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1<?xml version='1.0' encoding='UTF-8'?> 1<?xml version='1.0' encoding='UTF-8'?>
2<!-- $Header: /var/cvsroot/gentoo/xml/htdocs/doc/en/guide-localization.xml,v 1.12 2004/02/12 22:25:42 dertobi123 Exp $ --> 2<!-- $Header: /var/cvsroot/gentoo/xml/htdocs/doc/en/guide-localization.xml,v 1.61 2010/02/14 20:24:37 nightmorph Exp $ -->
3<!DOCTYPE guide SYSTEM "/dtd/guide.dtd"> 3<!DOCTYPE guide SYSTEM "/dtd/guide.dtd">
4 4
5<guide link="/doc/en/guide-localization.xml"> 5<guide link="/doc/en/guide-localization.xml">
6<title>Gentoo Linux Localization Guide</title> 6<title>Gentoo Linux Localization Guide</title>
7<author title="Author"> 7<author title="Author">
8 <mail link="holler@gentoo.de">Alexander Holler</mail> 8 Alexander Holler
9</author> 9</author>
10<author title="Translator/Editor"> 10<author title="Translator/Editor">
11 <mail link="slucy@uchicago.edu">Steven Lucy</mail> 11 <mail link="slucy@uchicago.edu">Steven Lucy</mail>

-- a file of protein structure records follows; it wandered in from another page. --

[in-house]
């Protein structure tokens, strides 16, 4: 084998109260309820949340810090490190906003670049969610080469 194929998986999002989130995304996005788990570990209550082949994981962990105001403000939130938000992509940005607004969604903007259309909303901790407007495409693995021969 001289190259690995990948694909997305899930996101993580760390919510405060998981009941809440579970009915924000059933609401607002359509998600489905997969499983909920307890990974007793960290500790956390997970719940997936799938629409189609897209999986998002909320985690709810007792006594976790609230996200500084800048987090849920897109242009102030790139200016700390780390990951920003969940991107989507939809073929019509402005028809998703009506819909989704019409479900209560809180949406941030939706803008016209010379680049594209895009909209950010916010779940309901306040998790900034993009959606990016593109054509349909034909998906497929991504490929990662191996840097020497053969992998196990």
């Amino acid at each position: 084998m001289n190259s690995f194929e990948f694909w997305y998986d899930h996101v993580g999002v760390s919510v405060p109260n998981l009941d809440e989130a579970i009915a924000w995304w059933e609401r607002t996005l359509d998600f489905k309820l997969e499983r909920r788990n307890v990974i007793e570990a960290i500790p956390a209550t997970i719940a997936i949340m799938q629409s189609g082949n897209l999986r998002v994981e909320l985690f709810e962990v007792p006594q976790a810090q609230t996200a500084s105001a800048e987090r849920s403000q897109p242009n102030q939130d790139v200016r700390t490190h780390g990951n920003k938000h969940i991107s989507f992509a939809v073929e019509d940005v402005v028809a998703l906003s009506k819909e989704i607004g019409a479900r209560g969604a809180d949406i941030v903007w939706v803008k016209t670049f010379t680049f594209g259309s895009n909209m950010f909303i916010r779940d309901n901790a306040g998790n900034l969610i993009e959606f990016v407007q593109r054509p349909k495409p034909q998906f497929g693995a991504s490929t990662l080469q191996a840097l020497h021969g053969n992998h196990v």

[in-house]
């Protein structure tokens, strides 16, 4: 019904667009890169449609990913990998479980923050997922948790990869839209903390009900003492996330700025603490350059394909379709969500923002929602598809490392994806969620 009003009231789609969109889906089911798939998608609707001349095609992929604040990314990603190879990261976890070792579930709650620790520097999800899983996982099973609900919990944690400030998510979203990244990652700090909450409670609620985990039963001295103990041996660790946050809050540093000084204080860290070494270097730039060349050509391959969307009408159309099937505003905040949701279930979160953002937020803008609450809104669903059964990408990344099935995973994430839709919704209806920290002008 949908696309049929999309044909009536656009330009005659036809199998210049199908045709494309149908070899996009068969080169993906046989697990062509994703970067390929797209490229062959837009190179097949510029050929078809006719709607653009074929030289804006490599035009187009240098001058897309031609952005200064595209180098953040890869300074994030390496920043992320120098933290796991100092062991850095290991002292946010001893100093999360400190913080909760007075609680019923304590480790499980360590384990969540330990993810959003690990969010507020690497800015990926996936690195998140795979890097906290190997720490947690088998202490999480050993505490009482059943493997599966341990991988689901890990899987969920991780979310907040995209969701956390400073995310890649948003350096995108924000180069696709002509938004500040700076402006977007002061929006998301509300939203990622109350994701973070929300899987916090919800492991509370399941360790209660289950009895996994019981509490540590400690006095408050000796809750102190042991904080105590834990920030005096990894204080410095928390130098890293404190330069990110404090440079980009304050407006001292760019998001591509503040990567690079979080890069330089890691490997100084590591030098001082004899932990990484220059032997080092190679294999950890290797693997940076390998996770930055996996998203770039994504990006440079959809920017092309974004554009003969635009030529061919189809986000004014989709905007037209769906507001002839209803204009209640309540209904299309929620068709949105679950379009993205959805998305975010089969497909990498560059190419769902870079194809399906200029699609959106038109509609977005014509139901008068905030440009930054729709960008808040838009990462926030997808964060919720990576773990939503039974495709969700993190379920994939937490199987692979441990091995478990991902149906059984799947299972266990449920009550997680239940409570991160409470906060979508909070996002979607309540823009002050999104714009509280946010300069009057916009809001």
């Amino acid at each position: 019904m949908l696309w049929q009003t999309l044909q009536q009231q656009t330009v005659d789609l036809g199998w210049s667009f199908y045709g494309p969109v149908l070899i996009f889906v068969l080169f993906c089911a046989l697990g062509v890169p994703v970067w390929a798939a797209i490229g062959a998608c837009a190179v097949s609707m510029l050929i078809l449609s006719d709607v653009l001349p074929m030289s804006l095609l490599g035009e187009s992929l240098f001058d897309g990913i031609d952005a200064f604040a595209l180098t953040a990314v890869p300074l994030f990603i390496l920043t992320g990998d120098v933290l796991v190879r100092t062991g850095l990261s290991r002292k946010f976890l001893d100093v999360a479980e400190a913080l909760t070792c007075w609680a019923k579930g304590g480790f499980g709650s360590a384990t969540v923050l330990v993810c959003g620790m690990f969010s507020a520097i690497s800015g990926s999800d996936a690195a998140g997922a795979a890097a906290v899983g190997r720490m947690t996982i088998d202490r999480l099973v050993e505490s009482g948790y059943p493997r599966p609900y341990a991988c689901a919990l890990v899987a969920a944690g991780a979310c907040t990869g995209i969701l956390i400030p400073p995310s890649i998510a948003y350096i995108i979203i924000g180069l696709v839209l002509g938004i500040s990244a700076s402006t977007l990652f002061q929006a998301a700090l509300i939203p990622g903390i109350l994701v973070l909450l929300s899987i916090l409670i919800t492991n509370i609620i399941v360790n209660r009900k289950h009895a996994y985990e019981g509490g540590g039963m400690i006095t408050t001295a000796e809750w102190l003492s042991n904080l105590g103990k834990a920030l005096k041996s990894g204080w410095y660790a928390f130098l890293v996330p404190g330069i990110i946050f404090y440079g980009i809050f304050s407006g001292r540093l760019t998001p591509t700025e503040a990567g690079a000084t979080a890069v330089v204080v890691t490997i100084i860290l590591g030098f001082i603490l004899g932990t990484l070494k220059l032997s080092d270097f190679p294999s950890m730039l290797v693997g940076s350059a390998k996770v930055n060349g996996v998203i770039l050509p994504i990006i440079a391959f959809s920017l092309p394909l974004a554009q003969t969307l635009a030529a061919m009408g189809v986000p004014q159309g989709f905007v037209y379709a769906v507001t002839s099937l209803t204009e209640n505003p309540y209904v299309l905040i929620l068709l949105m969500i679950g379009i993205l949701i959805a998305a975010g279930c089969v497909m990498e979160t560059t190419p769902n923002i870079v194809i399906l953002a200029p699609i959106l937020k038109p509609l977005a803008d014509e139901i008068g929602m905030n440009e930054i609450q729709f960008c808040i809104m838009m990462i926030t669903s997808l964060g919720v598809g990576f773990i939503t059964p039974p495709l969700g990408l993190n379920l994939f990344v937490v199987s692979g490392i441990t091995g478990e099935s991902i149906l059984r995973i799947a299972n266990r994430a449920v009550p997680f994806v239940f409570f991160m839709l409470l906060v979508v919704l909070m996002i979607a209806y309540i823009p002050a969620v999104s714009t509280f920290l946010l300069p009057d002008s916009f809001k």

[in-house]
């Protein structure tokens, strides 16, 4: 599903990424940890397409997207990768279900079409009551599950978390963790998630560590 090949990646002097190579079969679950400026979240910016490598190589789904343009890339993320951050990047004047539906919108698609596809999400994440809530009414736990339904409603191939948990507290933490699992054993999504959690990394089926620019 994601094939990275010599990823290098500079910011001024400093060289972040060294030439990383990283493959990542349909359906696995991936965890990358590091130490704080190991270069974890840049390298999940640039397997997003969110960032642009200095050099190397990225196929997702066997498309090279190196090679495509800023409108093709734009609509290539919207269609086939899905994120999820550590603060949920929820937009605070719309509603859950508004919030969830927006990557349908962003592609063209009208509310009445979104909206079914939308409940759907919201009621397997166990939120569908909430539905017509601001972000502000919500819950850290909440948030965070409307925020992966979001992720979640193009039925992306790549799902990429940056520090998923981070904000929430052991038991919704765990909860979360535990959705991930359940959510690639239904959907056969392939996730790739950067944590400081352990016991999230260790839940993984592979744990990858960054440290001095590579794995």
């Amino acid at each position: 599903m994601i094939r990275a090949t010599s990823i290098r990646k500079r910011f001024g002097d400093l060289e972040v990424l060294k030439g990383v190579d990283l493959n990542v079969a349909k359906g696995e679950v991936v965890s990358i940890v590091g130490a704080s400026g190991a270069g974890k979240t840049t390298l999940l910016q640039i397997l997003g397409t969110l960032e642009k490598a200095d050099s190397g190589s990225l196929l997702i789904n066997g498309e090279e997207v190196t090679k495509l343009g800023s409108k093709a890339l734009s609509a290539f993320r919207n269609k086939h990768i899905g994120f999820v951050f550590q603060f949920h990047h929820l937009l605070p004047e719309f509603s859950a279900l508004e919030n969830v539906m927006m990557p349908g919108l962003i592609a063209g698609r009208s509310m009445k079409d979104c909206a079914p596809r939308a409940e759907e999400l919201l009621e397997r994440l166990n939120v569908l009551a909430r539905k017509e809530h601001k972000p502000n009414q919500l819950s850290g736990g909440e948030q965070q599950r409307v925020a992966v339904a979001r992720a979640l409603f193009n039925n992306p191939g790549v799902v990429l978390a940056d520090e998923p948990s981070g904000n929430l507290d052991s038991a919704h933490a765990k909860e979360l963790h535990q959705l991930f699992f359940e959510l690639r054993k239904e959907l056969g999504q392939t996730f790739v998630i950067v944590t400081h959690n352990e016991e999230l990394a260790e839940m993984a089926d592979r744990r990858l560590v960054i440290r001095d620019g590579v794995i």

12</author> 12</author>
13<author title="Editor"> 13<author title="Editor">
14 <mail link="bennyc@gentoo.org">Benny Chuang</mail> 14 <mail link="bennyc@gentoo.org">Benny Chuang</mail>
15</author> 15</author>
16<author title="Editor"> 16<author title="Editor">
17 <mail link="pylon@gentoo.org">Lars Weiler</mail> 17 <mail link="pylon@gentoo.org">Lars Weiler</mail>
18</author>
19<author title="Editor">
20 <mail link="dertobi123@gentoo.org">Tobias Scherbaum</mail>
21</author>
22<author title="Editor">
23 <mail link="flammie@gentoo.org">Flammie Pirinen</mail>
24</author>
25<author title="Editor">
26 <mail link="nightmorph"/>
18</author> 27</author>
19 28
20<abstract> 29<abstract>
21This guide should help users localize their Gentoo Linux distribution to any 30This guide should help users localize their Gentoo Linux distribution to any